What rights do I have if I was dismissed after raising concerns about my superannuation entitlements?

What rights do I have if I was dismissed after raising concerns about my superannuation entitlements?

Your Rights under the Fair Work Act 2009(Cth) and the Equal Opportunity Act 2010(Vic)

It is unlawful for your employer to dismiss you because you have raised concerns that you are not receiving all, or part of your employment entitlements such as superannuation. You have a statutory right to request information regarding your employment entitlements and make a formal or informal complaint regarding your workplace rights.

Your employer may be inadvertently or deliberately failing to provide you with your employment entitlements, meaning it is pivotal that you make yourself aware of the benefits you are entitled to. These entitlements may be embodied in a statute, award, enterprise agreement or employment contract.

The right to be paid superannuation is a fundamental employment entitlement for employees and an obligation that all employers should be well informed of. That being so, you should not be in fear of losing your employment for raising concerns that you are not being paid superannuation. If your employer does dismiss you because you have confronted it about unpaid entitlements it may have acted in contravention of the Fair Work Act 2009 (Cth) or the Equal Opportunity Act 2010 (Vic) depending upon the nature and source of the workplace right or employment entitlement.

Fair Work Act 2009 (Cth)

Section 340(1) of the Act states that an employer must not take adverse action against an employee:

(a) because the employee has a workplace right; or has, or has not, exercised a workplace right; or proposes or proposes not to, or has at any time proposed or proposed not to, exercise a workplace right; or

(b) to prevent the exercise of a workplace right by the employee. Put simply, this provision prohibits your employer from dismissing you because you have sought to enforce a workplace right such as payment of your superannuation.

Section 342(1) of the Act defines adverse action to include dismissal, discrimination, injury of employment or alteration of employment to the employee’s prejudice. Section 342(2) of the Act states that adverse action includes threatening to take action covered by section 342(1) and therefore your employer will be acting in breach of the Act if it threatens to dismiss you if you continue to make complaints about workplace rights.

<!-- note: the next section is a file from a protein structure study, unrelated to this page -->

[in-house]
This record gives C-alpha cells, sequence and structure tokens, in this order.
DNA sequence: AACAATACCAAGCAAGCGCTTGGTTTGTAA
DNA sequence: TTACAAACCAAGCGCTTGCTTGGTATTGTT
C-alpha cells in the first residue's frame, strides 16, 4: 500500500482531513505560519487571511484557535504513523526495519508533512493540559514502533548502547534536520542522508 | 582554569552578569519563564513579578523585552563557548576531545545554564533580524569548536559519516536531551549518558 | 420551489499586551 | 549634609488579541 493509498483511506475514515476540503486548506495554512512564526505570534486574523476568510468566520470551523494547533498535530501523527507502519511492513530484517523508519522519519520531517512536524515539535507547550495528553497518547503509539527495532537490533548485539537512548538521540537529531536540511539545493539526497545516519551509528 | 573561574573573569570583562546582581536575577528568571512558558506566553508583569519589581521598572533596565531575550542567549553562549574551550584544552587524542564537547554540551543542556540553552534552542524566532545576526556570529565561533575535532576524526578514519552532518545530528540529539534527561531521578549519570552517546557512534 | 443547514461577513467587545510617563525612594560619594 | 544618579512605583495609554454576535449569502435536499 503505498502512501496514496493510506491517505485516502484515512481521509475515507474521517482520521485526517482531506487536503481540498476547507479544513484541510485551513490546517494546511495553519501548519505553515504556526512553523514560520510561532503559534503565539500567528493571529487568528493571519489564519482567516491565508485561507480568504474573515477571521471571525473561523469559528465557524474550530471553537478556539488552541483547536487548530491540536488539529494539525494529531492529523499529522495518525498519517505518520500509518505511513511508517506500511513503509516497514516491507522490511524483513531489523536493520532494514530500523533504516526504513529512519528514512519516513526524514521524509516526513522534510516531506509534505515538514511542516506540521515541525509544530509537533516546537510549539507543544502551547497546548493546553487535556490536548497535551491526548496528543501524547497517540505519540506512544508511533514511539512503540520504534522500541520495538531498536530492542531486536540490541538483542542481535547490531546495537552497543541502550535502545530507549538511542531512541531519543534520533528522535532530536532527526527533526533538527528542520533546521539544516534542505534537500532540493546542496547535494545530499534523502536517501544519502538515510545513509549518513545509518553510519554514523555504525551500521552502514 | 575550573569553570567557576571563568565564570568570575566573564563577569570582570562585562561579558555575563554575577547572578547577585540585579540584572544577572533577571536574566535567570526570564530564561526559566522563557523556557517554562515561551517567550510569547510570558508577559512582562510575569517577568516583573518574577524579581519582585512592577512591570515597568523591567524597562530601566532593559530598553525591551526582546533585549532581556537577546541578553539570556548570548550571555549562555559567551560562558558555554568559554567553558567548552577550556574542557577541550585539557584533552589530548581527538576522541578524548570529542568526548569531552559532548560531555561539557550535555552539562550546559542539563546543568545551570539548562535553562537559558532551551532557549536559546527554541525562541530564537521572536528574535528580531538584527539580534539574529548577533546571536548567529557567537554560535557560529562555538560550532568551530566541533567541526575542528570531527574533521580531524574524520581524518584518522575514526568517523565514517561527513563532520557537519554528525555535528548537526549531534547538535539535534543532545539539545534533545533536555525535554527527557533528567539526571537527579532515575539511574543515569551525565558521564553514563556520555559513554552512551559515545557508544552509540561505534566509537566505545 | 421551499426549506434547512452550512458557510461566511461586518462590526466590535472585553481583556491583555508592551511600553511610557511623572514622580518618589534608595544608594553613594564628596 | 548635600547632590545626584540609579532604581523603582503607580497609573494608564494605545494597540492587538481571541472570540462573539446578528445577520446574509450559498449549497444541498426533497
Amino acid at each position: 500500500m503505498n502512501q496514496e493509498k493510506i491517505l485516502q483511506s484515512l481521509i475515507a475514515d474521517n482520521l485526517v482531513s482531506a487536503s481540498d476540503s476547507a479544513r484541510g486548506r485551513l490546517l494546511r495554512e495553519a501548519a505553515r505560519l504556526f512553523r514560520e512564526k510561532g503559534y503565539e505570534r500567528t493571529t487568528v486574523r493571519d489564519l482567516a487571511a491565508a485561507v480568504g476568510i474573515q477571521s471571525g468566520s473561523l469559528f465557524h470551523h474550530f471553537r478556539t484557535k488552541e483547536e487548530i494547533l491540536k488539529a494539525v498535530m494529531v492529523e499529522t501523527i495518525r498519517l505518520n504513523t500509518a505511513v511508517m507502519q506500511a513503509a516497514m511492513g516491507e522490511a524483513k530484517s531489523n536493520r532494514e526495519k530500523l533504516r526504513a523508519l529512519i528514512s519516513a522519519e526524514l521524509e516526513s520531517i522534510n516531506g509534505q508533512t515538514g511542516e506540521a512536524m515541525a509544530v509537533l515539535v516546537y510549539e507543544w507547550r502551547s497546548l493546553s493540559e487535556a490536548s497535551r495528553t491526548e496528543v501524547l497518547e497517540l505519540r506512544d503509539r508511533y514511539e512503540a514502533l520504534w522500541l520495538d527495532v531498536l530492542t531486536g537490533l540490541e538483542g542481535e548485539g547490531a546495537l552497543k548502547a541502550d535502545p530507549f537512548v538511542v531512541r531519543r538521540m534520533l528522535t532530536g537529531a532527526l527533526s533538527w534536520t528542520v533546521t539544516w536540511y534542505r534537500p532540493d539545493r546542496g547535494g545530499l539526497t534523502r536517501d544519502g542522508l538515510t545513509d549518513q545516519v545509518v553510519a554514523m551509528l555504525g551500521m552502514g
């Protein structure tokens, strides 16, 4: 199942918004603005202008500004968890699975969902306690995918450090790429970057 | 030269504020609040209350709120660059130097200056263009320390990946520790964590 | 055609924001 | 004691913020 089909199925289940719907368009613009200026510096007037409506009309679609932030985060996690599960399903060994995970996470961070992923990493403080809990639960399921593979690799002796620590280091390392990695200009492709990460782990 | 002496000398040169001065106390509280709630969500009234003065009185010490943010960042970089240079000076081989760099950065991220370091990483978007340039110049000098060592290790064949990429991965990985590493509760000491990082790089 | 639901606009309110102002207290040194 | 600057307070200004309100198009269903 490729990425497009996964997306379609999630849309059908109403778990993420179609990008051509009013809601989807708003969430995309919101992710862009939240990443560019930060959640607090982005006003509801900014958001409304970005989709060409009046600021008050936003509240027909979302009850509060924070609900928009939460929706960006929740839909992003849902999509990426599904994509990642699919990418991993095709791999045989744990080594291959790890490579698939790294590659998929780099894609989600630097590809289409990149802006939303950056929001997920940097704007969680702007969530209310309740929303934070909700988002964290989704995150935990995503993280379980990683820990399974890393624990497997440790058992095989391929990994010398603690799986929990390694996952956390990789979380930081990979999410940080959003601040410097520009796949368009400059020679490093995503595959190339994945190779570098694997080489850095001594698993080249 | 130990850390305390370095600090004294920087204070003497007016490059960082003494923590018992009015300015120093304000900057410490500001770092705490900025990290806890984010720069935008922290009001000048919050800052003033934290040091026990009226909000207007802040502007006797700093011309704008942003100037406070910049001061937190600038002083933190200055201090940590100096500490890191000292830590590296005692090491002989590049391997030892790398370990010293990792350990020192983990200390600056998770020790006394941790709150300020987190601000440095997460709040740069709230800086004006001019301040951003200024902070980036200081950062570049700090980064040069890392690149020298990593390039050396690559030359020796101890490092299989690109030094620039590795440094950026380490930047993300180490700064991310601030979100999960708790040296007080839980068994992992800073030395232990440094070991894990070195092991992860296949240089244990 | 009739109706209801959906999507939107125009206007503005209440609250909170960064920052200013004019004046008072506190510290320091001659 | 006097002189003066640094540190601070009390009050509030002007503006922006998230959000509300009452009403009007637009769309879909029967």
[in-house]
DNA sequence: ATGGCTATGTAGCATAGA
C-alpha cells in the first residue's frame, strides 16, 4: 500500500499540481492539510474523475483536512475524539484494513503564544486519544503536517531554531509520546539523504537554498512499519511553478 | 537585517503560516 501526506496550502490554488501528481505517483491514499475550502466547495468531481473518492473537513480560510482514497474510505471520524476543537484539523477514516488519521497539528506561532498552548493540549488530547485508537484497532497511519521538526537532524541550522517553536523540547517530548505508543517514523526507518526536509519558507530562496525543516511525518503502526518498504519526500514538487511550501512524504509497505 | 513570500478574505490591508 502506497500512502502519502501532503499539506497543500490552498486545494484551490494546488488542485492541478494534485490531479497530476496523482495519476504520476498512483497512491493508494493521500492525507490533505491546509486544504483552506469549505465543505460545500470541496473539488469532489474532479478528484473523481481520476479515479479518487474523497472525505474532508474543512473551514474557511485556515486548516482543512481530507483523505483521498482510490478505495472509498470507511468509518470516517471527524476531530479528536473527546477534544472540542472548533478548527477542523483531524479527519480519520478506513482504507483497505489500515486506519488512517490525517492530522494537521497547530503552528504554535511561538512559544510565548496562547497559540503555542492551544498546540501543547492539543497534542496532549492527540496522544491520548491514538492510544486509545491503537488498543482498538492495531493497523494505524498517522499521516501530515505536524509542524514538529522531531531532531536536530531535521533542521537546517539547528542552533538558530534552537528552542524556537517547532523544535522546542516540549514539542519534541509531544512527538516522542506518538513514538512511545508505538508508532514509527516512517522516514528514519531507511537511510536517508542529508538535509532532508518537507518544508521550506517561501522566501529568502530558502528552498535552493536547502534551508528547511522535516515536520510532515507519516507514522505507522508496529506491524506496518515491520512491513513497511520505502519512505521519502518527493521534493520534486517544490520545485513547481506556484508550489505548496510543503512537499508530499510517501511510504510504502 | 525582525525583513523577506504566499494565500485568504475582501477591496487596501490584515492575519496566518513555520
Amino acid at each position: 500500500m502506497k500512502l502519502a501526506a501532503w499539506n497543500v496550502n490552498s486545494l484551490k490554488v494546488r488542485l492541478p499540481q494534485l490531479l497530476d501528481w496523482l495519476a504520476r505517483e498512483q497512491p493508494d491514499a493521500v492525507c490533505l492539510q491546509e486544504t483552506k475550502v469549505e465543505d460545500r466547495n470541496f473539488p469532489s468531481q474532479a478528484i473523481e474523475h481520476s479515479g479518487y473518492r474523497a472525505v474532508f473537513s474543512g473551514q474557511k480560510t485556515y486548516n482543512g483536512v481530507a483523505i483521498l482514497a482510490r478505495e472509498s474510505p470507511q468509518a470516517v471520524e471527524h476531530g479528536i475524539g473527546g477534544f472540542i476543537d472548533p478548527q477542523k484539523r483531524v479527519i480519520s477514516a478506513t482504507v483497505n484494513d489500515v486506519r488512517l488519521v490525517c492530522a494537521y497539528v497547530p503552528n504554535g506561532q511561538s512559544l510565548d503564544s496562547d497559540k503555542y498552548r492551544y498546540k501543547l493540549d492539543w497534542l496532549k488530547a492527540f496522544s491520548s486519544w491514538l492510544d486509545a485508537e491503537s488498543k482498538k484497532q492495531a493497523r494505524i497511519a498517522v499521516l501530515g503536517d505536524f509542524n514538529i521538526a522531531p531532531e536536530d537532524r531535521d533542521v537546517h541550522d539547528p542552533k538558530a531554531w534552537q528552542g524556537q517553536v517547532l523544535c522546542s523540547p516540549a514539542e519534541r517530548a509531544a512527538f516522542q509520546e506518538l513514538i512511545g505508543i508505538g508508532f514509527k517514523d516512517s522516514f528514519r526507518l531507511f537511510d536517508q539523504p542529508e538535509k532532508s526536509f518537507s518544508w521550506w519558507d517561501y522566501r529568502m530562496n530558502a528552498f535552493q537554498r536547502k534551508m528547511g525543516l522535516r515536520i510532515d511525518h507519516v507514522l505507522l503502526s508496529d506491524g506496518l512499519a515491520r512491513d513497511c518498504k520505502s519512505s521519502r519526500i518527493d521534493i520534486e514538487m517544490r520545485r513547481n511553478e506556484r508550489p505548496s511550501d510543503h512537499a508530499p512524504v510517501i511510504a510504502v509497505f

Your workplace rights can be derived from a number of different sources. Section 341(1) of the Act states that a person has a ‘workplace right’ if the person:

(a) is entitled to the benefit of, or has a role or responsibility under, a workplace law, workplace instrument or order made by an industrial body; or

(b) is able to initiate, or participate in, a process or proceedings under a workplace law or workplace instrument; or

(c) is able to make a complaint or inquiry:

(i) to a person or body having the capacity under a workplace law to seek compliance with that law or a workplace instrument; or

(ii) if the person is an employee–in relation to his or her employment.

As a result of these provisions it is unlawful for your employer to dismiss you (‘adverse action’) because you have proposed to claim superannuation entitlements (‘a workplace right’).

As can be seen, section 341(1)(c) of the Act defines a workplace right to include the right to make a complaint or inquiry to a person or body having the capacity under a workplace law to seek compliance with that law or a workplace instrument; or if the person is an employee; in relation to his or her employment. This means that you may be protected from dismissal if you have made a complaint to an external workplace authority or a complaint pursuant to a workplace instrument.

If you who have been dismissed for exercising their right to superannuation entitlements may therefore lodge a general protections dispute with Fair Work Australia under the Act.

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